Like all good beat-em-ups, the fighting is what really makes or breaks Night Slashers, and I’d say there’s a distinct “make” feeling, or, rather, the fighting is damn good. After coming off of Bad Dudes vs DragonNinja and Two Crude Dudes, it’s almost refreshing to see the variety that Night Slashers allows you to utilize with such simple button layouts. There are your punches, there are flying kicks and leaps, there are charge up attacks, grapples, pick ups and throws, and the room sweepers in the elemental attacks. When you do things right, Jake can stun a zombie, grab it in a bear hug, walk across the room and then suplex it into other grunts, getting close to four birds with one other bird. There’s strategy here, and it’s not just because the game is using some heavy influence from Final Fight either. The AI is fairly aggressive throughout the game, with the minor enemies not waiting to assault you and the bosses straight up having erratic and fast attack patterns. There’s a point where you’re on a pyramid, fighting twin tag-team wrestler zombies, and you seriously need to keep them both in consideration at all times. One will rush you while the other prepares a flying kick behind you, and you’ll get nailed by both. Still, if you get the patterns down, you’ll be in a good spot.

The best thing for me about Night Slashers is that it’s just a bit longer than the other brawlers I’ve played in recent memories. I get that most of these arcade games needed to be short enough so that kids could grind out with quarters and potentially accomplish the whole thing while mom finished doing laundry or shopping, but it sometimes felt cheap that I could bang everything out in close to 20 minutes or less. Night Slashers definitely has a large number of worlds and bosses, and I think I clocked double the average play time – closer to 45 minutes. While that’s crazy short compared to the average console release, it feels perfect for the world of Night Slashers. In the time it takes to be disappointed one episode of Below Deck (JUST FIRE RHYLEE), I could start-up the game, punch my way through every Universal Studios Monster ever, and then see the credits role and Jake bemoan the fact that he’s broke and needs to go fight more monsters. Like, dude, it’s called a Roth IRA: invest in your future, you can’t fight the dead forever.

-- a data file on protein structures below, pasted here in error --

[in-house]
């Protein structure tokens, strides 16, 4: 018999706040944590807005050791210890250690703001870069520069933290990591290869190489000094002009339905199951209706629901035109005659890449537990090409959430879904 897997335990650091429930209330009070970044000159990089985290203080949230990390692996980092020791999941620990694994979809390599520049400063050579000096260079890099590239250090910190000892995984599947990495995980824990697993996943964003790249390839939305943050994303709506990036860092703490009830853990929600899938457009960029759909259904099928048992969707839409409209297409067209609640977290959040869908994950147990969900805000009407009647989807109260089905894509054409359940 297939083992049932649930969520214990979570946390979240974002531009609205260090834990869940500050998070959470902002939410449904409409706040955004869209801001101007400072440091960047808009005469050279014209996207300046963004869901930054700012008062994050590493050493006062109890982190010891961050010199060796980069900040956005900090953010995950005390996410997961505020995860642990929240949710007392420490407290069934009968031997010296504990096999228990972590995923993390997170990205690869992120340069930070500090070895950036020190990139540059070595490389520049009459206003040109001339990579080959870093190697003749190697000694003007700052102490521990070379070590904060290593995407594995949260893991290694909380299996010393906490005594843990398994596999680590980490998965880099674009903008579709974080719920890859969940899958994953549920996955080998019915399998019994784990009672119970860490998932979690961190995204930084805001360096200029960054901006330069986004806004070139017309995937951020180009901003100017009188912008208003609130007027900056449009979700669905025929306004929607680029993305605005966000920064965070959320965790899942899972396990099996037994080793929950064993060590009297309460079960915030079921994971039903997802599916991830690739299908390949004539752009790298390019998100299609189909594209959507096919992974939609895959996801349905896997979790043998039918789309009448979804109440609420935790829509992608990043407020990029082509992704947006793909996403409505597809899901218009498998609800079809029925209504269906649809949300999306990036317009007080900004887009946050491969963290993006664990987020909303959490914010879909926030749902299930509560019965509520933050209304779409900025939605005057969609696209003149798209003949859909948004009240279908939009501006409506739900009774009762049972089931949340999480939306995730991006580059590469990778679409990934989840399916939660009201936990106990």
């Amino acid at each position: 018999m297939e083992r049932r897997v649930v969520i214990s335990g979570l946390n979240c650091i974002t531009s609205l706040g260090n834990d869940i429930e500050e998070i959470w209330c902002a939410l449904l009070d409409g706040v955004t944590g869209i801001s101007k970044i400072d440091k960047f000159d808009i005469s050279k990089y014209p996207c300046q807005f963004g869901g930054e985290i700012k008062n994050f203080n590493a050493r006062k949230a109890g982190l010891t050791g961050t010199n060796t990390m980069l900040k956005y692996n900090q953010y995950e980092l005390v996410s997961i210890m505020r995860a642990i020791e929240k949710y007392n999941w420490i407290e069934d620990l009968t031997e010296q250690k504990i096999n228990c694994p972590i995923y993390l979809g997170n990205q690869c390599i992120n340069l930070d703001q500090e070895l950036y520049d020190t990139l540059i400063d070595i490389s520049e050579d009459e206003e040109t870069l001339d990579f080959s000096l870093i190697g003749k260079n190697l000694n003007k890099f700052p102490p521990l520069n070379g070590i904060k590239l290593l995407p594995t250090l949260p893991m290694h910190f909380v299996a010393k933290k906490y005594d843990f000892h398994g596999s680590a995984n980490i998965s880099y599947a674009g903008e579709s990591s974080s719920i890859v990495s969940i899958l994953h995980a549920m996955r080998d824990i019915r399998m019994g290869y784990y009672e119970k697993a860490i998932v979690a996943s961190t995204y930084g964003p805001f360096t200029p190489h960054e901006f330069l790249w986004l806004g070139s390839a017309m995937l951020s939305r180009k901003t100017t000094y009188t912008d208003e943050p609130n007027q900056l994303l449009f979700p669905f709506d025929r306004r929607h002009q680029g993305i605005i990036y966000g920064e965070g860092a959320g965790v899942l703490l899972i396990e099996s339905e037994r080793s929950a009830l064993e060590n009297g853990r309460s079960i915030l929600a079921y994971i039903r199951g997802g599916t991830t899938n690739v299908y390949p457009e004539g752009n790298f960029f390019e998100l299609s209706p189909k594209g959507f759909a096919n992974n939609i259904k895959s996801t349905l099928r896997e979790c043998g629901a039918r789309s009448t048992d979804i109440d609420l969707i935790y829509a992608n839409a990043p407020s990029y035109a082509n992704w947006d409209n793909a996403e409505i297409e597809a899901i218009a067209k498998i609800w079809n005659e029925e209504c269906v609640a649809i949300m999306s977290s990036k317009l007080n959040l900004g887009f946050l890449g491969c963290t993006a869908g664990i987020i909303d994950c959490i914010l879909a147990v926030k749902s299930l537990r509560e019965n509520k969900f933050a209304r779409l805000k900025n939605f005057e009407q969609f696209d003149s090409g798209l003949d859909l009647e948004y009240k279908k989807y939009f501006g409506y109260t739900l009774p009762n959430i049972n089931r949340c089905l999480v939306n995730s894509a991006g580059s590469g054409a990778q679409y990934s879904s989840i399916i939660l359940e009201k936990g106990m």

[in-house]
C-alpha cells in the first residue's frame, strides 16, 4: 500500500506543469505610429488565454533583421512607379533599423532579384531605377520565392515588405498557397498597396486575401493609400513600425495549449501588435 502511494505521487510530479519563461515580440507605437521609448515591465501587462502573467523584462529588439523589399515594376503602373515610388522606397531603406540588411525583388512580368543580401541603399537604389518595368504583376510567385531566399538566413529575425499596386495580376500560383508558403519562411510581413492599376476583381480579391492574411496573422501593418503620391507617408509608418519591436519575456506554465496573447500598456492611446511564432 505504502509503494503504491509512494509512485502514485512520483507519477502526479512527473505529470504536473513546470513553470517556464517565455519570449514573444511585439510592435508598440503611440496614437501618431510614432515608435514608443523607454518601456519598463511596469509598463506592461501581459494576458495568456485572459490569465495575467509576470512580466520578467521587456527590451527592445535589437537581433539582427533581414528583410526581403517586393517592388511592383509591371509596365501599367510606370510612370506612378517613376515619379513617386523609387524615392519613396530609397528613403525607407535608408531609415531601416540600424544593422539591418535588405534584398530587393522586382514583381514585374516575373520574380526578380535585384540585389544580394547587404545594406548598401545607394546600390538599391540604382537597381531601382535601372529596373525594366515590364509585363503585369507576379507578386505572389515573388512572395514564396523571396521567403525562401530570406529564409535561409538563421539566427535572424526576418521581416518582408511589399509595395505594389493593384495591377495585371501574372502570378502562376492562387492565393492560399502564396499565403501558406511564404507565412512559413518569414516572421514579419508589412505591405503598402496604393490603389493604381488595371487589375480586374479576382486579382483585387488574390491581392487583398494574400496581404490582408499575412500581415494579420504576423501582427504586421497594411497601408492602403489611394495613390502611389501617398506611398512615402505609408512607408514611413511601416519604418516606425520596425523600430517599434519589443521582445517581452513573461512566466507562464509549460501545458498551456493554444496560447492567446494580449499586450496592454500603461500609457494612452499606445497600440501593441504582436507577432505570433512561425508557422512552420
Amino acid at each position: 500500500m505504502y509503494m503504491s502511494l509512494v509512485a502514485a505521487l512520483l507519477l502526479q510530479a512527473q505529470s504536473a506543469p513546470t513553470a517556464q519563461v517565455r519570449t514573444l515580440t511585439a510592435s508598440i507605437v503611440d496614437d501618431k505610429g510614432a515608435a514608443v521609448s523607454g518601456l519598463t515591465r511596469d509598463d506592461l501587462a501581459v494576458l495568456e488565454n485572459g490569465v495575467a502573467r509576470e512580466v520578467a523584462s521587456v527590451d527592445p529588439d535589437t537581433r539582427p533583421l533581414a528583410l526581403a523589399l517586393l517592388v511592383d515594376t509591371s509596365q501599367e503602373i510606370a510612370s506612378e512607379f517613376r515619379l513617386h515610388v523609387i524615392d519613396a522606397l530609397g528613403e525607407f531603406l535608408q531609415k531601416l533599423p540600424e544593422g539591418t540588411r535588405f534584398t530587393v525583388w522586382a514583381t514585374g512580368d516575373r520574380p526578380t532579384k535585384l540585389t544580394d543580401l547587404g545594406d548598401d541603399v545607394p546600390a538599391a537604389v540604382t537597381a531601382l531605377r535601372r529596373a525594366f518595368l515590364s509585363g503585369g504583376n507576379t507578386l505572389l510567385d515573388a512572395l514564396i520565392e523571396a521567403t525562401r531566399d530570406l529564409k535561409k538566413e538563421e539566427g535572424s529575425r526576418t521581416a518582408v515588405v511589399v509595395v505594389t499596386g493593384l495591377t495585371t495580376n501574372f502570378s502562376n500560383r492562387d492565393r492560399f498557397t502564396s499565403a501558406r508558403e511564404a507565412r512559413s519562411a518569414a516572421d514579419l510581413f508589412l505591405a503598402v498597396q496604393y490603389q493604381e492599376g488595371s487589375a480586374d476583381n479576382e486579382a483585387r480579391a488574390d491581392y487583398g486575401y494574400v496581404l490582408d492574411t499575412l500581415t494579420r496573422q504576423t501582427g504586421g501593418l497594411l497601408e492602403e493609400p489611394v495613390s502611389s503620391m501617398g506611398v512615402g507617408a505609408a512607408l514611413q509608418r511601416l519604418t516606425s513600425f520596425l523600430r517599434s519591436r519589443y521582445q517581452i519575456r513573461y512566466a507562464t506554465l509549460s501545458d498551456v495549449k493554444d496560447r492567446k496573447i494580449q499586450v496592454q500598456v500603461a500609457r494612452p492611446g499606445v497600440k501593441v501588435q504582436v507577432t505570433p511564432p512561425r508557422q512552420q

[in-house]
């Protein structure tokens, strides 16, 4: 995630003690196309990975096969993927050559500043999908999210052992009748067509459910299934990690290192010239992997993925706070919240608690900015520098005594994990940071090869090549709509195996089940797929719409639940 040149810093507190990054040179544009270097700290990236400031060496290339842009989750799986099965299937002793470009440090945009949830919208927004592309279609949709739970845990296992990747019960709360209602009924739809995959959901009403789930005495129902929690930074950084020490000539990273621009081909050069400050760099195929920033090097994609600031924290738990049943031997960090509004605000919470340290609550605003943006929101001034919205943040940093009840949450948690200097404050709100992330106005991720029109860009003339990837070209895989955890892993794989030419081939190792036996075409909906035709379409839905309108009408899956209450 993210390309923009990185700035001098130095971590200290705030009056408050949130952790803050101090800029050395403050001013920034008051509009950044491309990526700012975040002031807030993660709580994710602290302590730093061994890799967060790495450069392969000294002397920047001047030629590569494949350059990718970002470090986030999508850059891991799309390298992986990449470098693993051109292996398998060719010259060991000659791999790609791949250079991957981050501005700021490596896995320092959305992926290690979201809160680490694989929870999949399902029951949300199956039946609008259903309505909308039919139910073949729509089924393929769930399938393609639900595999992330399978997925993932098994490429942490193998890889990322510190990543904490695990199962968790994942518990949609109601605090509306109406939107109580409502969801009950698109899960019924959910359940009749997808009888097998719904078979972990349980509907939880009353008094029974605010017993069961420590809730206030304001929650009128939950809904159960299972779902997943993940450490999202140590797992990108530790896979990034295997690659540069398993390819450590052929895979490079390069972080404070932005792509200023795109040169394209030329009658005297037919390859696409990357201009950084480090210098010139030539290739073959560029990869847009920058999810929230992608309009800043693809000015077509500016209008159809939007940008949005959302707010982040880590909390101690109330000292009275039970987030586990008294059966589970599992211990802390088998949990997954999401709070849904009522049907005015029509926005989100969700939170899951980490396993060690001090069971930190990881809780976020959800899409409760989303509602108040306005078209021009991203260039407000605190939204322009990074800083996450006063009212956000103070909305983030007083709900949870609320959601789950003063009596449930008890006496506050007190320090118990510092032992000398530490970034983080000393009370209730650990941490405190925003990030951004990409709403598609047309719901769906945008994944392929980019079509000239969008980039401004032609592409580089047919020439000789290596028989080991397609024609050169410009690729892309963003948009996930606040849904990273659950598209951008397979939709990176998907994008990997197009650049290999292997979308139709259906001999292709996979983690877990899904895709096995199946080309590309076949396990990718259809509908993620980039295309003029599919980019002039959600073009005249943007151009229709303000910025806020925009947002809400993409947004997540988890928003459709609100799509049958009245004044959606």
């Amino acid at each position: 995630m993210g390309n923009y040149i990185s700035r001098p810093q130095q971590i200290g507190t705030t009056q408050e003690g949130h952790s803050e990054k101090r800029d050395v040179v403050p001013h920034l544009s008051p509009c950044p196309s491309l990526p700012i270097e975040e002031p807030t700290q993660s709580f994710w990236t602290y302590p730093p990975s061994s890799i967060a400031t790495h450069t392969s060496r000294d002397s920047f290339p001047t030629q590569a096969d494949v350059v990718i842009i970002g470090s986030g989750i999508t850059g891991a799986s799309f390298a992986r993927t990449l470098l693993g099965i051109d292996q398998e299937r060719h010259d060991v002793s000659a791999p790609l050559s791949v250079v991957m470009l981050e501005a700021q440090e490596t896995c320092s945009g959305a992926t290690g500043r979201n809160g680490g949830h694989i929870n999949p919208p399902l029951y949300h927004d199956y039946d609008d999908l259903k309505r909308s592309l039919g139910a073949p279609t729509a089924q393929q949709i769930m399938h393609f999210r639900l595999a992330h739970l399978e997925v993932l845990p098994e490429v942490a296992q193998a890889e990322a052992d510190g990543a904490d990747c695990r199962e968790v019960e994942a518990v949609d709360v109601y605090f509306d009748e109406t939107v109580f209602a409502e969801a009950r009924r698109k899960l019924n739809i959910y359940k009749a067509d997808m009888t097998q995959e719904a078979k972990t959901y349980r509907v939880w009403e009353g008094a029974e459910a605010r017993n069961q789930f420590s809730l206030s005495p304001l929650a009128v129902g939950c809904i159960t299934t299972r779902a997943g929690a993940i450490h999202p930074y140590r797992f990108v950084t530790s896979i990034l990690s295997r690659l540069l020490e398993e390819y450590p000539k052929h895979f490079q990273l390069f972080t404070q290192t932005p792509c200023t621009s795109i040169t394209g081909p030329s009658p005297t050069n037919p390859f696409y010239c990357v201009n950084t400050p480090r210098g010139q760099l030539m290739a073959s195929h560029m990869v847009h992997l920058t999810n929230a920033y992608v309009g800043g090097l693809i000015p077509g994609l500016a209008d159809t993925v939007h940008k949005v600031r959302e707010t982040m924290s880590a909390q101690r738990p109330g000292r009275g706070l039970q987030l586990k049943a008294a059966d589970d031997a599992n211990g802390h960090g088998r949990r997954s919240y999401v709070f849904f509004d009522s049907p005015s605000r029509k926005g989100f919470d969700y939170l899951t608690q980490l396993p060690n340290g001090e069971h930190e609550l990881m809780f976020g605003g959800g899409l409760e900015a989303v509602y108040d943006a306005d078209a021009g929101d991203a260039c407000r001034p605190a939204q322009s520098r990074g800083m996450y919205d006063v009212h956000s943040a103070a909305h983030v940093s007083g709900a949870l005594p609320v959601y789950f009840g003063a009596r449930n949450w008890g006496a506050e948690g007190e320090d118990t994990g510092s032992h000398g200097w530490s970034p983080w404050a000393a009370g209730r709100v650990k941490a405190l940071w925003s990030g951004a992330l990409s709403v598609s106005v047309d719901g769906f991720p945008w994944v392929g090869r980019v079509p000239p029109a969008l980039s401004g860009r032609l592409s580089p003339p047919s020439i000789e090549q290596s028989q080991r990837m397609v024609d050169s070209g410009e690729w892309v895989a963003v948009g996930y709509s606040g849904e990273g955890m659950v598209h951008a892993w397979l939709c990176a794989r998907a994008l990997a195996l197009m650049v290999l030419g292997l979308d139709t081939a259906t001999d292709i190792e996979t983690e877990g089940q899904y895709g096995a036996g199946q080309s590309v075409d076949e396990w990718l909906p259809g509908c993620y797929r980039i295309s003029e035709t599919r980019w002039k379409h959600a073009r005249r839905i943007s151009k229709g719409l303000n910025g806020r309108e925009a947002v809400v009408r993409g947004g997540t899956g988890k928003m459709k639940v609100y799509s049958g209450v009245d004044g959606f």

Night Slashers is a fantastic, fun and flexible brawler that really brings a lot to the table in terms of style, execution and difficulty. While some people might be turned off by the grotesque effects or the fact that the Grim Reaper desicates in front of you, I had a grand time and deeply enjoyed my play. Don’t sleep on this one, or you’ll probably wake up a zombie, and then get punched by a cyborg.

REVIEW CODE: A complimentary Nintendo Switch code was provided to Bonus Stage for this review. Please send all review code enquiries to editor@bonusstage.co.uk.